Immigration minister Scott Morrison should cease to be the legal guardian of unaccompanied asylum seeker and refugee children, a church-sponsored report has urged.
Instead, an independent guardian should be appointed to ensure these minors are protected in accordance with local child welfare laws and Australia’s international obligations.
The report, Protecting the Lonely Children, is authored by Jennifer Basham, research specialist, mission and social justice, Anglicare Southern Queensland, with contributions from Reverend Gillian Moses and Sonia Caton. It is from the Australian Churches Refugee Taskforce, an initiative of the National Council of Churches.
The report’s authors condemn the present system of guardianship and care of unaccompanied children as “failing on many fronts”.
“It is convoluted, inequitable, grievously lacking in transparency and accountability and it is a system which can be cruel.”
Children are receiving vastly different treatment and care, depending on many factors including how and when they arrived, the competence of bureaucrats in assessing their age or conducting interviews (often while no independent advocate is present) and the quality of the detention.
“Shamefully too for Australia some have been sent to detention camps offshore.”
The position of minister as guardian is untenable, the report argues, given he is “also tasked with being their judge and jailer”.
Australia’s arrangements are largely out of step with international standards and practices of comparable countries. “It is very unusual for an immigration minister or someone with such immigration responsibilities to have guardianship responsibilities.” For example, in the European Union, a guardian may be from a non-government organisation or possibly someone within government with responsibilities for child protection, but not the department legally responsible for the child’s detention.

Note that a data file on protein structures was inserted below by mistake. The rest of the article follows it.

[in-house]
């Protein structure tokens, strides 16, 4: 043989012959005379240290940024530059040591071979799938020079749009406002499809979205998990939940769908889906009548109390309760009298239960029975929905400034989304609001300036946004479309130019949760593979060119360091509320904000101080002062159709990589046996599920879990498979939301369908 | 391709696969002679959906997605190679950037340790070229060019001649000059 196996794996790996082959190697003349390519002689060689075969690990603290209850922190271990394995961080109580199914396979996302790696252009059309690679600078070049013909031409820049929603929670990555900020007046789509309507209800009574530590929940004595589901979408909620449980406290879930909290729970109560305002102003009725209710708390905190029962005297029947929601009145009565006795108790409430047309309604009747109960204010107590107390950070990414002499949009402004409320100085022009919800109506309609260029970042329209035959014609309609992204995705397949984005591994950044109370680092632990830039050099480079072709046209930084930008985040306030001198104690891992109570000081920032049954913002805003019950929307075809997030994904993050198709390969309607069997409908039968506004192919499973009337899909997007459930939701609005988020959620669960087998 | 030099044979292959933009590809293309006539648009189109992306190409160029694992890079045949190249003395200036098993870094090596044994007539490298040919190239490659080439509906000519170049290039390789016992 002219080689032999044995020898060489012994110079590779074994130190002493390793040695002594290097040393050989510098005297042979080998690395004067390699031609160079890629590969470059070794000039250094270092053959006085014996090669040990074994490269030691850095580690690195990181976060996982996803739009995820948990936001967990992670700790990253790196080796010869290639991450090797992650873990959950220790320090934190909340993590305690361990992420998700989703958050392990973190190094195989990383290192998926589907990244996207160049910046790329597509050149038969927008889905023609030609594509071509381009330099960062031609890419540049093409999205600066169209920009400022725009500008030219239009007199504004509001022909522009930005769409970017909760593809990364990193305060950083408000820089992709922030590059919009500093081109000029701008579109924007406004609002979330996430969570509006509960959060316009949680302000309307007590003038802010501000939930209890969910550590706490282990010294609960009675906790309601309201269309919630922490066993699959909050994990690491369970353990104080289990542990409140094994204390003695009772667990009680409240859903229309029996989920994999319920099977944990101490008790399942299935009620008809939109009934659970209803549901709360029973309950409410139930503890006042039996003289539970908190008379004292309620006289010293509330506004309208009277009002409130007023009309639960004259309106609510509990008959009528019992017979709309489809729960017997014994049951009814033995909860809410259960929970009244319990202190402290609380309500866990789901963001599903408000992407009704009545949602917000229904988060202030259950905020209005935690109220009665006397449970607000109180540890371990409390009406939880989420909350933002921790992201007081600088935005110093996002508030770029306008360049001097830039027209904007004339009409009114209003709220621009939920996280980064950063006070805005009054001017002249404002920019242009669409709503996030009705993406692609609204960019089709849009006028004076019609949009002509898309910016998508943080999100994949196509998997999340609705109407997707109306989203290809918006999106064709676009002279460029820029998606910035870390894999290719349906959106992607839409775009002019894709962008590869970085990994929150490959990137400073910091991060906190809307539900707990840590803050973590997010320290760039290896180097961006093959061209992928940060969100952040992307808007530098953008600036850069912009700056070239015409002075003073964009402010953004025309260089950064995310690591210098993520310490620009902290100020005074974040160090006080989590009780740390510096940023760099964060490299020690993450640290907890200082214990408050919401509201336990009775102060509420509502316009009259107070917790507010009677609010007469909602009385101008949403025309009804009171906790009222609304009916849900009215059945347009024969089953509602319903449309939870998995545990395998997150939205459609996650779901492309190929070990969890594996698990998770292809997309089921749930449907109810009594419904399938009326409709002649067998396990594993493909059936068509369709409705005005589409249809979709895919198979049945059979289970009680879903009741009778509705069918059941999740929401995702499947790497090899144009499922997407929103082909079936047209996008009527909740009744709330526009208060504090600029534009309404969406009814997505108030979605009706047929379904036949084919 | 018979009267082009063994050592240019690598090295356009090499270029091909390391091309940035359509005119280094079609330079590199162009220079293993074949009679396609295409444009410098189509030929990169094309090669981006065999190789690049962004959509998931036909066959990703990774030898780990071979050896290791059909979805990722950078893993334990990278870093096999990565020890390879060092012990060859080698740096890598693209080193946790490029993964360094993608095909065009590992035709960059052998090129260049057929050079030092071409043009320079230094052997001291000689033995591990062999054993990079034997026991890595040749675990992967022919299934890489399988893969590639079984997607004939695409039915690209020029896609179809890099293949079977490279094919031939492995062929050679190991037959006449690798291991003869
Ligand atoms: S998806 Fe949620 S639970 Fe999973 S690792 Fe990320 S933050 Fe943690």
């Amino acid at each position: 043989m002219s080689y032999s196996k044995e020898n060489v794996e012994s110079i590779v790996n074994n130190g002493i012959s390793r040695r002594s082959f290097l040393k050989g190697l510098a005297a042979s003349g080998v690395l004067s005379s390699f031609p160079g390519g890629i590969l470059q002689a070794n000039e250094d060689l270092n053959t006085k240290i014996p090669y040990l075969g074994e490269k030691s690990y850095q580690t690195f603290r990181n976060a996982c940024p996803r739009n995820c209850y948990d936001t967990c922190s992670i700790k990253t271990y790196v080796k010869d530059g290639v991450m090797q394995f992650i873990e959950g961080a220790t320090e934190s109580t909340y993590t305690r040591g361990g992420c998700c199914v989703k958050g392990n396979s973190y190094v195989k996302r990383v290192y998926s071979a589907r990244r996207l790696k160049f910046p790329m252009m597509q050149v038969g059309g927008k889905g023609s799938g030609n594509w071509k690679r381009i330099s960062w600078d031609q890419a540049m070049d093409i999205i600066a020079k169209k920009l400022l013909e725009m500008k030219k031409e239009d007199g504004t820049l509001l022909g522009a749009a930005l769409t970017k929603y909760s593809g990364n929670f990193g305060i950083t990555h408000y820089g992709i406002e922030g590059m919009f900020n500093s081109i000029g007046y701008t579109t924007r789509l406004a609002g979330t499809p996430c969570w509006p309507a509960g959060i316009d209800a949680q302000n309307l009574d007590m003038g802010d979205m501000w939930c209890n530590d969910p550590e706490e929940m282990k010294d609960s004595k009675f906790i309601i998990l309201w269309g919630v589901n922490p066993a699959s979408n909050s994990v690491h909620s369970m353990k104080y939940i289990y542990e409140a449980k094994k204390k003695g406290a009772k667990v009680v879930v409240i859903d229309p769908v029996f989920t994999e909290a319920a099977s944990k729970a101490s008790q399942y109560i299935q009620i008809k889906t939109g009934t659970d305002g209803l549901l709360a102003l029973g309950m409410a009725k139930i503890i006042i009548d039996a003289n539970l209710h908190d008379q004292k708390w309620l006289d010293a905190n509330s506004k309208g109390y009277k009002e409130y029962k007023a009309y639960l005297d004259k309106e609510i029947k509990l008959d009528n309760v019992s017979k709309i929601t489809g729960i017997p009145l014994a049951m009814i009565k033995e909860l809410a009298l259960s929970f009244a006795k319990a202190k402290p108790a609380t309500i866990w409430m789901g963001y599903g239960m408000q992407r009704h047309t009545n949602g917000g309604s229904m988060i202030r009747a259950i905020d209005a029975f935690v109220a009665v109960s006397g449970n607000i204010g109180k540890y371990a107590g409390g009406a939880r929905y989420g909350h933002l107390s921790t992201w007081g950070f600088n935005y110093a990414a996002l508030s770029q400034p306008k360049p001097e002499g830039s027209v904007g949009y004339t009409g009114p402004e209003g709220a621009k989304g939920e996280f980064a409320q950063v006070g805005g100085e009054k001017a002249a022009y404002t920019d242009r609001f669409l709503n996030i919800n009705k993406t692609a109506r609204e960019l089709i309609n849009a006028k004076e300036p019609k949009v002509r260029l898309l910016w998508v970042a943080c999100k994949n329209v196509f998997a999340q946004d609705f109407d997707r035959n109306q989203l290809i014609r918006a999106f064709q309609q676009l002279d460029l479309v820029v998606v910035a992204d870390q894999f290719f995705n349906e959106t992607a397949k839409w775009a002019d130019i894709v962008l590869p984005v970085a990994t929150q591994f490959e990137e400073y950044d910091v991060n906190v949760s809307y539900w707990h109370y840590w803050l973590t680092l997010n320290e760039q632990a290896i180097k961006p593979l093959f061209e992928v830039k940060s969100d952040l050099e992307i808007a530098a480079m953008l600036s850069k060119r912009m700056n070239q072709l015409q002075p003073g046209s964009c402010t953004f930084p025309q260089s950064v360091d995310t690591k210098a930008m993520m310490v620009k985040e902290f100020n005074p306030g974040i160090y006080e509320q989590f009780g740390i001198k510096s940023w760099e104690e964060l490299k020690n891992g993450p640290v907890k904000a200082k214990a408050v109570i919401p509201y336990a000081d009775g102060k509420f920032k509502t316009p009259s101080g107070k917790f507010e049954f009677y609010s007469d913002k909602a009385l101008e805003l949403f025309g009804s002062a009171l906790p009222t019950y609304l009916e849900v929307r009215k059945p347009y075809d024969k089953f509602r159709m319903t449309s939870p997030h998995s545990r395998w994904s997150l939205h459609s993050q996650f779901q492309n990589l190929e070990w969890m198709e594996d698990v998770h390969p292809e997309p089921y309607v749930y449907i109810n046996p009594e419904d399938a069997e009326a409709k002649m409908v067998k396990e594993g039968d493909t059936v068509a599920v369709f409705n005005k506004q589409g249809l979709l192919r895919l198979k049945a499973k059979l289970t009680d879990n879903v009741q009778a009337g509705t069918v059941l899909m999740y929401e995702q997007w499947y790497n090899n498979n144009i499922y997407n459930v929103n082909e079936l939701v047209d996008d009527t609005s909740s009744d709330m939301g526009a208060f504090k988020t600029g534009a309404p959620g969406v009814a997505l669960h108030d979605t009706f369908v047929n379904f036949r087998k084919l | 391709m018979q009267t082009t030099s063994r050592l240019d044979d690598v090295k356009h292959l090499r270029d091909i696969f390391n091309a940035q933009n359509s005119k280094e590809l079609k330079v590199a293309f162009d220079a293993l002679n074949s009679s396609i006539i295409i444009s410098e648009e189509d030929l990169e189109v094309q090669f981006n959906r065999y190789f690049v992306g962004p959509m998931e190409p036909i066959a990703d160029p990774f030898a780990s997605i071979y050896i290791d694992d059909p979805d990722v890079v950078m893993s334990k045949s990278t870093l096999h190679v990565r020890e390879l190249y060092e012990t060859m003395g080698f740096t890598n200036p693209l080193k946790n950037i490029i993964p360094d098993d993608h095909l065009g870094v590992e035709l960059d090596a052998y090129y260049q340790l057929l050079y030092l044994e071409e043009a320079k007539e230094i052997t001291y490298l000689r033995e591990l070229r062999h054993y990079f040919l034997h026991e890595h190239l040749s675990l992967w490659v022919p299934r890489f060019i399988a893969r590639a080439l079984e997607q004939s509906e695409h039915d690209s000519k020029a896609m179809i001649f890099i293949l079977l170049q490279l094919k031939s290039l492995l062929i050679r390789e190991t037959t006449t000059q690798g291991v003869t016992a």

The report says that ideally the role would be given to an independent statutory office of guardianship of unaccompanied minors. Alternatively responsibility could be transferred to the new National Children’s Commissioner.
It also calls for the closed detention of children to be ended. Unaccompanied children should be immediately removed from closed detention on Christmas Island and onshore detention centres. Children off shore should be returned to Australia.
“The minister forsakes his guardianship duties when he sends unaccompanied children to the detention camp in Nauru (and previously Manus Island). The evidence is clear that children are experiencing terrible physical and mental suffering. This is state-sanctioned child abuse, which the taskforce believes will warrant a royal commission,” the report says.
“There is no sustainable resettlement possible in Nauru. It is a painful facade offering no real solution,” the report says.
“Children on Nauru are locked up behind wire, living in cramped, rat-infested vinyl tents where the temperatures are extreme. They have poor access to the most basic of subsistence needs.”
As of April 30, there were 833 children in immigration detention facilities and alternative places of detention; 1490 in community detention; 1827 in the community on a bridging visa E, and 190 who had been removed from Australia for detention on Nauru.
The church report follows Human Rights Commission president Gillian Triggs’ recent strong criticism of the situation of children on Christmas Island, after she inspected conditions there.
Immigration minister Scott Morrison’s office told the ABC: “The number of children held in detention has declined by over 35% under this government, from more than 1,300 at the time of the election down to 849, and the number of children in detention on Christmas Island has been reduced by more than 60%.”